Letters to the Editors

Responses to ‘Men and the Monologues’

Dear Editors:
Re: “Men and the Monologues” (Journal, February 13, 2007).

Ah, the age old gender double standard. Time and time again it sparks debate and controversy—tale as old as time really. I find it quite the predicament now that it is overshadowing the amazing production that I was able to be a part of this year, that being The Vagina Monologues. Yes it’s true one of our directors has a penis—and now the Journal won’t let me forget it. They reminded me once, and that was fine. However, when they informed me again I began to worry. I began to worry that no one (besides the lovely cast of course) would know what a joy it was to be a part of since no one was really talking about the show. So, I feel that I should take it upon myself to shed some light on the actual production rather than dwell on the fact that one of us has a scrotum. My experience was absolutely wonderful; I have never been part of anything like this before. When I first auditioned the producers, Laura Sobel and Julia Chanter and the directors, Ainsley Brittain and John Taggart were present.

Once I met them I knew I had to be in this play because they seemed like great people to work with. When I first saw Taggart there I was a little surprised but that was because I couldn’t believe a man was courageous enough to take such a great role in raising women’s issues. At every full cast rehearsal we learned so much about the issues raised in the play. Thanks to Chanter and Sobel for organizing guest speakers and educational talks, which I know, was not easy. What I learned there made me a more open-minded person and the world could always use more of them, right? At my individual rehearsals both Brittain and Taggart listened to what I had to say about my character’s feelings and how I thought her vagina felt.

Both of them did direct me and tell me how they viewed her, but I never felt uncomfortable working with their feedback and comments. I have worked with a lot of directors before and I’ve never worked with anyone that has been more passionate about their task. I could tell they wanted to bring these stories alive and do them justice. I am so proud of the stage managers and cast; they are all so hard working and talented. They blew me away every night with their dedication and awesome performances. This experience was a short one, but it taught me to be a better person and I met many remarkable people along the way. I will not forget it. I can’t speak for everyone else involved, but this was my journey on the road to vaginal bliss and I want everyone to know it.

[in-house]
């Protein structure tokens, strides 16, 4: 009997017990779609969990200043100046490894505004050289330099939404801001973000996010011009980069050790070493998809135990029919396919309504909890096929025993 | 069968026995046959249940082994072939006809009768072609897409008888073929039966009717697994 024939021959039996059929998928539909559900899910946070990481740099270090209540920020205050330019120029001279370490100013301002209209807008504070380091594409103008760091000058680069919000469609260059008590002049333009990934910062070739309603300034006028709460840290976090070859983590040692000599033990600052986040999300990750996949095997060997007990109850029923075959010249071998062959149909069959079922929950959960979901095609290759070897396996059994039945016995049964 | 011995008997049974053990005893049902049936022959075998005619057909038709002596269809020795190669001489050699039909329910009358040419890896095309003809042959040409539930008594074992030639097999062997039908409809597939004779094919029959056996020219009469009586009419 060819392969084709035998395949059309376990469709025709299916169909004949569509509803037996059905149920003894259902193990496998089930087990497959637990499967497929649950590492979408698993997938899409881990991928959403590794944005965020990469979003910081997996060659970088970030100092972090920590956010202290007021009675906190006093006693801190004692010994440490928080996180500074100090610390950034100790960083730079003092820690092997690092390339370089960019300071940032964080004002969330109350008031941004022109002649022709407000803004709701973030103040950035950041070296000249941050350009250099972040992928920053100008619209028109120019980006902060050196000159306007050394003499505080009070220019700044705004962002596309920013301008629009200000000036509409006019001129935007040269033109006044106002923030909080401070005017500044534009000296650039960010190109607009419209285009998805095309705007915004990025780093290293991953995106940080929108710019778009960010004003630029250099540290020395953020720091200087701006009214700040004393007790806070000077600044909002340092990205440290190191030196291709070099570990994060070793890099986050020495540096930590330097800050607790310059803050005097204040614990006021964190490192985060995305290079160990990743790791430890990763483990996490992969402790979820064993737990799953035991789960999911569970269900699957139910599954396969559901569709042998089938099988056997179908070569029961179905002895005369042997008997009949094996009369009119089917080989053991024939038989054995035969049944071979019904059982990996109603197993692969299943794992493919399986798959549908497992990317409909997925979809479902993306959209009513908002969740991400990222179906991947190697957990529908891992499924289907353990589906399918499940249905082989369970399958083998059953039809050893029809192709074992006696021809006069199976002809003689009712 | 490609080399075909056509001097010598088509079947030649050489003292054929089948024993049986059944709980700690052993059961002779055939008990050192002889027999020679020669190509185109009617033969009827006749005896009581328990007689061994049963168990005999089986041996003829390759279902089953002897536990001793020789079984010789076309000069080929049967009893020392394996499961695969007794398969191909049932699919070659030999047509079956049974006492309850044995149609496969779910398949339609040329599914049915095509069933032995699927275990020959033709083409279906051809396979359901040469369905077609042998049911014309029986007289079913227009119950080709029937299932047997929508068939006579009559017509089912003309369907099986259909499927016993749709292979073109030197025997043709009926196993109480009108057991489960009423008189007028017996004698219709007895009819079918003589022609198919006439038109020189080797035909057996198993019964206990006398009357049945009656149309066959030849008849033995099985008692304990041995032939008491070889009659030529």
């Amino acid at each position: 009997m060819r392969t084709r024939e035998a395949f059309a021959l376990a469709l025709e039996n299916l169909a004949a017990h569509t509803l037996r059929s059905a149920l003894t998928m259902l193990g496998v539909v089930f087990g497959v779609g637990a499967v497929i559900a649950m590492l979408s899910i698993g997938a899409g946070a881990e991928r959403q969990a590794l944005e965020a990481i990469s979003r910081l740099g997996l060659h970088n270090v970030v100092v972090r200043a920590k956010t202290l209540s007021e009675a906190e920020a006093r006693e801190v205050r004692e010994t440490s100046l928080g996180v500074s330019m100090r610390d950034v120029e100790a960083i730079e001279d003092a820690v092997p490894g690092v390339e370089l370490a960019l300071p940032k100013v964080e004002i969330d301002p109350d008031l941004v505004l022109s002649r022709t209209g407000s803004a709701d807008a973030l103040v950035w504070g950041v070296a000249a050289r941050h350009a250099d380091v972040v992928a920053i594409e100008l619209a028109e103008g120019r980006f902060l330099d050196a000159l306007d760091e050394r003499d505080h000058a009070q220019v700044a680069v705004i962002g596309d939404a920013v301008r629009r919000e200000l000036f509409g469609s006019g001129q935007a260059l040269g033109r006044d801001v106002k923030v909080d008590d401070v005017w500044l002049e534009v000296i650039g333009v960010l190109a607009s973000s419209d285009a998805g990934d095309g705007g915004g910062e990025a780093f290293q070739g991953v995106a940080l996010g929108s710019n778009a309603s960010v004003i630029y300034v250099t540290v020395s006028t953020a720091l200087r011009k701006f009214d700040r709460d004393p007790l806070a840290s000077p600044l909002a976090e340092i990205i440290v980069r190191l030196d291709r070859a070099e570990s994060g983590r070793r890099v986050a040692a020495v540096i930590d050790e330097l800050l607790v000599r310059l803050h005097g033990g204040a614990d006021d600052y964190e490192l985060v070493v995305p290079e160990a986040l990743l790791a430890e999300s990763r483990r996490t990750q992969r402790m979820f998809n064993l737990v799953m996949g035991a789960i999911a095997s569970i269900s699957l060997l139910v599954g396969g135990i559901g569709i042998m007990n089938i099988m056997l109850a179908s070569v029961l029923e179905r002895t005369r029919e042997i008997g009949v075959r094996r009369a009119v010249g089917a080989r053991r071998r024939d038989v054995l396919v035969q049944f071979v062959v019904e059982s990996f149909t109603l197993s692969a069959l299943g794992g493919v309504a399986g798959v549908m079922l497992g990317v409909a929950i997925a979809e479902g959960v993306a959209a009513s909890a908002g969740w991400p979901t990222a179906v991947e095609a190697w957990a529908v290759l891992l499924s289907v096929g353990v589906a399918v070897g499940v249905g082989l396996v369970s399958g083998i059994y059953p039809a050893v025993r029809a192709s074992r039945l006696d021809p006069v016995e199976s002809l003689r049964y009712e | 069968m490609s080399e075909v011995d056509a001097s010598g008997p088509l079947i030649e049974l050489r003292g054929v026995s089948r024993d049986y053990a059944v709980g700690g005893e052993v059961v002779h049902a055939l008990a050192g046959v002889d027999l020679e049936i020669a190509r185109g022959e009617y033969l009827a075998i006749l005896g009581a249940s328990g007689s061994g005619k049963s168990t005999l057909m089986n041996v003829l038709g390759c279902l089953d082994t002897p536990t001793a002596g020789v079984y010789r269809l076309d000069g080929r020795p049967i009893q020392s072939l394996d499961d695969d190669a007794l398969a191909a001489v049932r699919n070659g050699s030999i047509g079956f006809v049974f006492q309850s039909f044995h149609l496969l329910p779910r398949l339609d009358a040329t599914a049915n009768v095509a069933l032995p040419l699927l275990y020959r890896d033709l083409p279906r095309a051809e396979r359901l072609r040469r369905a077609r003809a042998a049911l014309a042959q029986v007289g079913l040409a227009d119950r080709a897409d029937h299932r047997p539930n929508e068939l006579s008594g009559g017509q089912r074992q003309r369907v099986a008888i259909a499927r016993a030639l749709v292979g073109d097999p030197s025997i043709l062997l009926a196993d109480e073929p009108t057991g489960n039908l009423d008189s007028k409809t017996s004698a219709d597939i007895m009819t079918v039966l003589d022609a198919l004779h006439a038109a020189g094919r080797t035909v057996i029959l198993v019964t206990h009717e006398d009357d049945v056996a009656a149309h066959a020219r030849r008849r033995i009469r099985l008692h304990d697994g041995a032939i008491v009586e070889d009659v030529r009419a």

Ashley Singh
ArtSci ’09 The Vagina Monoglouges cast member

Dear Editors:

Re: “Men and the Monologues” (, February 13, 2007).

The editors of the Journal have attempted to taint the success The Vagina Monologues project with their editorial cartoon of Feb. 13. Clearly equating the male director in the cartoon with The Vagina Monologues co-director John Taggart, the editors invite students to question whether gender stereotypes inhibited this years' production.

Everyone associated with this project was celebrating self-respect while raising awareness in the cause of stopping violence against women and connecting to the larger goal of worldwide peace. Why denigrate the achievement of the cast and crew of this marvelous production with your flippant little cartoon? Such tastelessness harkens back to an era when women were truly stereotyped and violence against women was an ugly secret. Shame on you for making the male co-director the focus of your article to the detriment of everyone else involved. Who are you to say that the women's movement hasn't “evolved to the point where men should be involved?” It seems the Journal’s editors are the ones who are dragging their evolutionary heels.

Michelle Keilhauer
Mother of a cast member

Love and Sex Supplement photo offensive

Dear Editors:
Re: Love and Sex Supplement (Journal, February 13, 2007).

I am appalled by your decision to include a portrayal of a man and a woman in apparent sexual congress, as the cover of your Love and Sex Supplement. Even more shockingly, the picture included an undistorted rendering of not one, but two separate (cleaved) buttocks.

I think it goes without saying that this sort of content could be deeply offensive to some members of the Queen’s community, especially those with religious convictions. Personally, I feel the images demean women, discredit Queen’s as an institution of higher learning, cause an inconvenient erection and trivialize sexual relationships. Need I remind you, Journal, that children read newspapers? Please try to respect those with different beliefs. The only buttocks that belong in your newspaper are those of Jesus Christ.

Don MacCannell
Golden Words editor
Comm/ArtsSci ’07

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